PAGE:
Top German clubs like Bayern Munich, Borussia Dortmund and Bayer Leverkusen don’t have to deal with financial dips too often. But even they have had to tighten their belts during the coronavirus pandemic.
Expecting to spend big this past summer, Bayern had to see one of their highly touted transfer targets Kai Havertz move from Leverkusen to Chelsea. Dortmund had to let stud defender Achraf Hakimi walk and elected to replace him only with an out-of-contract Thomas Munier.
Leverkusen reinvested less than half of the €80 million they received from Chelsea for Havertz in new arrivals, including a reported €26.5 million for Czech striker Patrik Schick.
With the winter transfer window on the horizon, Leverkusen sporting director Simon Rolfes expects the frugality to continue.
“I think the winter [transfer window] will be the same as the summer because clubs are not in the shape to financially buy a lot of players,” Rolfes said in a virtual conference call with reporters on Thursday.
“In the summer window, a lot of players stayed at their clubs. My expectation is that this will also happen in the winter transfer window.”
Normally, German clubs keep their checkbooks closed in January, having done most of their business in the offseason. Leverkusen signed defender Edmond Tapsoba and midfielder Exequiel Palacios in the winter transfer window last season, but those were their first midseason signings since Leon Bailey in 2017.
In-season sell-offs have been more common than player acquisitions, but Rolfes said even that part of the transfer market will be dry.
“A lot of clubs want to sell players, but if you do not have enough buying clubs, it’s difficult to sell,” he added. “The only thing is that, if a club really needs money and has to sell, then they will sell the player below the expected market value.”
That may not apply necessarily to everyone. Despite the pandemic, Leverkusen was still able to extract €80 million from Chelsea for Havertz. But the German international was already a Bundesliga star at the age of 21 at the time of the sale, scoring 38 goals in his final two seasons with Leverkusen.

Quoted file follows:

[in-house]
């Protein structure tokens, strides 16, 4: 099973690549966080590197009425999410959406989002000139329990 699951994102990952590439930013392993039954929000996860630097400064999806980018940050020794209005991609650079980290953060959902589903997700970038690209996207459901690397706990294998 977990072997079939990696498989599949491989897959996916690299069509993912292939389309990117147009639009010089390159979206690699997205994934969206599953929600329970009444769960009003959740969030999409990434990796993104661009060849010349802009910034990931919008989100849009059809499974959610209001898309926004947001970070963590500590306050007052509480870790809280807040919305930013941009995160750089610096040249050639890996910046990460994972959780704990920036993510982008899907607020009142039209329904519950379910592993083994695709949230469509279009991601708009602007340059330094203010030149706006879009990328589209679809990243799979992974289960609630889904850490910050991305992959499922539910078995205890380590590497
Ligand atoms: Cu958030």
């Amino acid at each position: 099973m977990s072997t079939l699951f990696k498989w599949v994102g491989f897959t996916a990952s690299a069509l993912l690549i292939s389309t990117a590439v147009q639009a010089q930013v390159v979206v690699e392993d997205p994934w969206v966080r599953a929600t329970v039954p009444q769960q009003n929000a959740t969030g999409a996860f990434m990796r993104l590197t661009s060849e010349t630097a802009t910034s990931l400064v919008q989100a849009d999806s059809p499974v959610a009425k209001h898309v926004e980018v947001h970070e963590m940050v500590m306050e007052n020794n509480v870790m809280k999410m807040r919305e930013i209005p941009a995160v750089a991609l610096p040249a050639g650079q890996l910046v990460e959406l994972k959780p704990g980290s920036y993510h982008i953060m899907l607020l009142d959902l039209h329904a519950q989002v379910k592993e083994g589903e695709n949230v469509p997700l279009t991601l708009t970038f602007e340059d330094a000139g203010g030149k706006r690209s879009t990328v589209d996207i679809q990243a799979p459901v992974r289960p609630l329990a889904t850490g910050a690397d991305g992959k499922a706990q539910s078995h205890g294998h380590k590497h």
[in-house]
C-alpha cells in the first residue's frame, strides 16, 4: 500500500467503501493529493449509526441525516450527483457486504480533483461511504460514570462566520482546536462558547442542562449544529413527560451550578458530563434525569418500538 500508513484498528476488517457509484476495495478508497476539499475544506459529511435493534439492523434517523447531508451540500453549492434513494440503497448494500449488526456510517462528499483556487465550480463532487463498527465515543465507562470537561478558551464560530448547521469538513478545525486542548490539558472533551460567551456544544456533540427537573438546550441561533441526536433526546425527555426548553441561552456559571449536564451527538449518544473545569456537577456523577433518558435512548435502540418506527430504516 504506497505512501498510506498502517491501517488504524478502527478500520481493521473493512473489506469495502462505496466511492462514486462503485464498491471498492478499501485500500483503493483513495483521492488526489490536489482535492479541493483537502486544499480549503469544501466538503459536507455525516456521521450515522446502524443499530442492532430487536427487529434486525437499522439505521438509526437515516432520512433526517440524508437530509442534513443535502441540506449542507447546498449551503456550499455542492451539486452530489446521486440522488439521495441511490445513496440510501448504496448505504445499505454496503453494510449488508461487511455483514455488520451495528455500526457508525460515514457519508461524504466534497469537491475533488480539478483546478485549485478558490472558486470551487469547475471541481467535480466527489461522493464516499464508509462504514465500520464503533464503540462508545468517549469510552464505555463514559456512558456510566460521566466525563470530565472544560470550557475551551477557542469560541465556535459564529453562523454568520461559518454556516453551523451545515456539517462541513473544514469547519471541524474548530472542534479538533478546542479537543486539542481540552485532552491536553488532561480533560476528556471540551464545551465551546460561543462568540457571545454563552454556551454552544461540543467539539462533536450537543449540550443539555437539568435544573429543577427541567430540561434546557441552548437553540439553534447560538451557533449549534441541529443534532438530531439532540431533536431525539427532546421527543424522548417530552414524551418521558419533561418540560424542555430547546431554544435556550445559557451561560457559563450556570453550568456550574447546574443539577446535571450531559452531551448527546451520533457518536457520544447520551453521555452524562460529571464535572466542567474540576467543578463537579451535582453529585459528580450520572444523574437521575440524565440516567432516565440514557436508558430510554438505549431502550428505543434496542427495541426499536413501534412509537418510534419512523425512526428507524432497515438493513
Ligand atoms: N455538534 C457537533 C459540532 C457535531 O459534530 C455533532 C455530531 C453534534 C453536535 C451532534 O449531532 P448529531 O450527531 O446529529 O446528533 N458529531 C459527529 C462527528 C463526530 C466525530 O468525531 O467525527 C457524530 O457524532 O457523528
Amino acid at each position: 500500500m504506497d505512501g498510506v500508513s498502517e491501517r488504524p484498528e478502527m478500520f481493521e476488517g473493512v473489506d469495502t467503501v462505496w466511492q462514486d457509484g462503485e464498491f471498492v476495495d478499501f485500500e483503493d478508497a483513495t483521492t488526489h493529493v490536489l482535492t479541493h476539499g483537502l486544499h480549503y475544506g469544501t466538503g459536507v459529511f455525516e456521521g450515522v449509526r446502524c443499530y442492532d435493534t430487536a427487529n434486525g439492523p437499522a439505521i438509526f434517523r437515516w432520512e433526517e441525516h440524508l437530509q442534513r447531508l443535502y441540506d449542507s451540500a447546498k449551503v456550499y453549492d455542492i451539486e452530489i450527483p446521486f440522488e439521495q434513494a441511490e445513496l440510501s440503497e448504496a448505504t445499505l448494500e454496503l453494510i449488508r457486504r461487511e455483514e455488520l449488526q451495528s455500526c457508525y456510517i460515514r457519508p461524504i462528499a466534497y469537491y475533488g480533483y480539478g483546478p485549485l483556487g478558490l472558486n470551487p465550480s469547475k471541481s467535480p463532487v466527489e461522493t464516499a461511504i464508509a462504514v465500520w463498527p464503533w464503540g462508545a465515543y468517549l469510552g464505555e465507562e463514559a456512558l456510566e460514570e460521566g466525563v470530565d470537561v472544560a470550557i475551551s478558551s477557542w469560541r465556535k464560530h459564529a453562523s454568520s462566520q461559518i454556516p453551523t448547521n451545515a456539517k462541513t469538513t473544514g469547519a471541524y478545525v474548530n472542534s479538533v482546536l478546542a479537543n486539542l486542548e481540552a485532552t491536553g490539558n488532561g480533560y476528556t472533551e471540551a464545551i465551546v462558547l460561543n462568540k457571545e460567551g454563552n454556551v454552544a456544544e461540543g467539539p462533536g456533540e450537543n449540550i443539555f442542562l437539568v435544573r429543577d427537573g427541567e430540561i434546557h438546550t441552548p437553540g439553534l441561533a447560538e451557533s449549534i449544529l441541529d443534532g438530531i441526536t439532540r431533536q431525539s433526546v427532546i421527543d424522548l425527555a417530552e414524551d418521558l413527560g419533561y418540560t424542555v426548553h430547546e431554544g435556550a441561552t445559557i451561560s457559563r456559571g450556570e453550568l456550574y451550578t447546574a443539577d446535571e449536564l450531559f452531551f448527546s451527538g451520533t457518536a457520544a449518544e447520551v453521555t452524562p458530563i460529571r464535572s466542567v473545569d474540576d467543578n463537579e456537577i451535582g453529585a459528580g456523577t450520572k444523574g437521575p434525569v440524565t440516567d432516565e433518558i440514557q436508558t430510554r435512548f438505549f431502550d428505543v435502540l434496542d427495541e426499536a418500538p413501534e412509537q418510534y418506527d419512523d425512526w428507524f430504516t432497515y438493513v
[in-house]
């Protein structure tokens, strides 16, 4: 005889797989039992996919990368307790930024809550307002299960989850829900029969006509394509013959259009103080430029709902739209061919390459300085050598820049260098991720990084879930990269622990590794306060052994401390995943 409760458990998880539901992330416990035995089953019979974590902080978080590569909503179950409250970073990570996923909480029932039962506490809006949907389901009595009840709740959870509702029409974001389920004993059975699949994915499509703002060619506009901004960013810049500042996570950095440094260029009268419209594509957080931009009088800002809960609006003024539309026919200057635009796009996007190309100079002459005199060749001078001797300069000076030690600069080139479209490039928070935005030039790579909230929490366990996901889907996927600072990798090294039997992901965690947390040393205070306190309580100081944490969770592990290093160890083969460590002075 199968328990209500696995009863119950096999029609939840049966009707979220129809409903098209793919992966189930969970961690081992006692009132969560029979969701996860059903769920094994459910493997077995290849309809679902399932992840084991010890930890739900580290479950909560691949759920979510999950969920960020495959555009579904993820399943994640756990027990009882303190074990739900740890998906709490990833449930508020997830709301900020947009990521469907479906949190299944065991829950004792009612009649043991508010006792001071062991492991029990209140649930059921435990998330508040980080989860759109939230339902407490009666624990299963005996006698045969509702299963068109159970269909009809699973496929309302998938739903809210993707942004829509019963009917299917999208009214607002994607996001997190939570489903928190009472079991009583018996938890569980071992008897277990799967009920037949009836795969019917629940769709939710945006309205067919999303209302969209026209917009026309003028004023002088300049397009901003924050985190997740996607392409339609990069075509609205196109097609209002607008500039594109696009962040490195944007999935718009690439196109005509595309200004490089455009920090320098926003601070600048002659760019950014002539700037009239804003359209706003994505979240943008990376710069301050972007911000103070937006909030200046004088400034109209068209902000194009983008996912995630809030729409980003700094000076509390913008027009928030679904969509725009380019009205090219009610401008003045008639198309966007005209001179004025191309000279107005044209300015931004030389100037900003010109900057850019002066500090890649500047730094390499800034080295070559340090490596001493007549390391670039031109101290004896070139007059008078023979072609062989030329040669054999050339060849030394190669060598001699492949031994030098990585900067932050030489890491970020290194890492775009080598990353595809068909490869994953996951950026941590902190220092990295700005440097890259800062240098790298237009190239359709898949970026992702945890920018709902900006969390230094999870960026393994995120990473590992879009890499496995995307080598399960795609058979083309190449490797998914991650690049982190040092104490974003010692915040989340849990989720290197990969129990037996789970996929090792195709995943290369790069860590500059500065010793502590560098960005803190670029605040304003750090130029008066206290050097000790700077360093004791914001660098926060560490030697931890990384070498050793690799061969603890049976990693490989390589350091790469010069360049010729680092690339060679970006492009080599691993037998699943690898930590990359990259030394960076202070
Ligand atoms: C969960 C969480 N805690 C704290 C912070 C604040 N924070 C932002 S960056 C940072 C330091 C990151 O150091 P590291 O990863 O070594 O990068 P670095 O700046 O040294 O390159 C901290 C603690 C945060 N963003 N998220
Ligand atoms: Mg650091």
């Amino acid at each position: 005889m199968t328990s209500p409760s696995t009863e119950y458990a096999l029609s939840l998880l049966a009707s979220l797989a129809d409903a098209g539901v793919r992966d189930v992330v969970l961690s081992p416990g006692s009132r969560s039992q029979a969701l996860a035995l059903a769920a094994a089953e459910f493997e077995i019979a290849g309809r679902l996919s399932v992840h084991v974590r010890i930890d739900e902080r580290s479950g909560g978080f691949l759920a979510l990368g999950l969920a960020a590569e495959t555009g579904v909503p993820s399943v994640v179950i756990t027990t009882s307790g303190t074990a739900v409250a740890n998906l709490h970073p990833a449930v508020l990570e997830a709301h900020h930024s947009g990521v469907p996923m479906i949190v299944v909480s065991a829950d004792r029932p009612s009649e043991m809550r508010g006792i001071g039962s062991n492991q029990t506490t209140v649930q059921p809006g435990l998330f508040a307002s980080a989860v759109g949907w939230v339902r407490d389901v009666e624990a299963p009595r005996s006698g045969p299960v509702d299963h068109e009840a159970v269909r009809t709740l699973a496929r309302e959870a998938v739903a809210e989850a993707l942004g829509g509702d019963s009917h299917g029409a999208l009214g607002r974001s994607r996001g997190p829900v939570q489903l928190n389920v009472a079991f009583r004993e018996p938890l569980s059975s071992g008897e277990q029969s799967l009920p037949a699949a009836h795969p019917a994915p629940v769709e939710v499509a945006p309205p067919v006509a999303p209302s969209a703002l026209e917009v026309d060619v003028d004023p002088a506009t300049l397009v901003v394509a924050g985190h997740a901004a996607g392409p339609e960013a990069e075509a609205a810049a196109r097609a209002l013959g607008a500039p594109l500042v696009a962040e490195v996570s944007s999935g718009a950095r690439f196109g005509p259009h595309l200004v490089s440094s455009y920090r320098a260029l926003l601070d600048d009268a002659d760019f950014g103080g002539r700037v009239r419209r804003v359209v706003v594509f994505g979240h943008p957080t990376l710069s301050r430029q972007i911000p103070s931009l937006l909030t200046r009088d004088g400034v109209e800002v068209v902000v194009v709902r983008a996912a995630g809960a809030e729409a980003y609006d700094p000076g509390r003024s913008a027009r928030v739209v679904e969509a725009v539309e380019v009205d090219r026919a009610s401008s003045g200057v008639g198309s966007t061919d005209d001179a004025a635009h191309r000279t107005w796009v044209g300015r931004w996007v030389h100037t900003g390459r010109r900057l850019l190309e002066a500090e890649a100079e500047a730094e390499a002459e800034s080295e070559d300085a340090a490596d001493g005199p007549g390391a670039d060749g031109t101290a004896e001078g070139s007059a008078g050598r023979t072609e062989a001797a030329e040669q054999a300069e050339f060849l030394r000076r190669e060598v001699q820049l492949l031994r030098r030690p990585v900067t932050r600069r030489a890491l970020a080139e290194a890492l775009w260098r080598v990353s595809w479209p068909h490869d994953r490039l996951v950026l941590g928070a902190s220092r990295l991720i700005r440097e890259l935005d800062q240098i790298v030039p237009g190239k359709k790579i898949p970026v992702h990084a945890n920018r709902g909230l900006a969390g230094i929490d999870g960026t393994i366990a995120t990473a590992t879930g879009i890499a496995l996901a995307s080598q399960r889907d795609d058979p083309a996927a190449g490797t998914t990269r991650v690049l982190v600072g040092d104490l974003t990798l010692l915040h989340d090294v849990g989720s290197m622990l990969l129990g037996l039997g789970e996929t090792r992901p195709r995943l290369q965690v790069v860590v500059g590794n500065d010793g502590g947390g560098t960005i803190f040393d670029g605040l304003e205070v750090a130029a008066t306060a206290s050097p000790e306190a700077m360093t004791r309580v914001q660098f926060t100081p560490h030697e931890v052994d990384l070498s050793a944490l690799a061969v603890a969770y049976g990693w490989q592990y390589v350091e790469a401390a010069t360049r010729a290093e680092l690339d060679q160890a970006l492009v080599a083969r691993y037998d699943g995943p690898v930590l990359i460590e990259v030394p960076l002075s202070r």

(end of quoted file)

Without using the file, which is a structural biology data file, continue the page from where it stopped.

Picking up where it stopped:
“That kind of player, a world-class player, also has a market value in the biggest crises of the football,” Rolfes said.
Not every player that enters the market is Kai Havertz, though, and most go for much lower sums. Those lower- and mid-tier quality players are where the transfer market will show the financial effects of the coronavirus pandemic.
“Really high-quality players will keep their market value, but the average will go down, I think, a lot,” he said.
Rolfes also predicts that “financially solid clubs will be stronger after the crisis because if you are financially strong, you do not have to sell your players because the prices will go down.”
Though Leverkusen is more financially solid than most clubs in Germany, Havertz appeared to be a key sale for them, as was the sale of Kevin Volland to Monaco.
According to club CEO Fernando Carro, Leverkusen’s lost revenue during the pandemic has been in the “double-digit million euros number,” which is why the club could not reinvest more of the money they received in the Havertz sale.
“We had a good year in a way because we had a special transfer in Kai Havertz this summer,” Carro told reporters during the call. “What we could not do is spend all the money we received for Kai on new players . . . because we had to take into account that the income was lower and therefore had a very, very strict cost control investment in players.”
Rolfes says it will take years and multiple years for the market to recover from the pandemic. But, even in the circumstances, he maintains “it’s important for a club to keep the quality and to build up your squad.”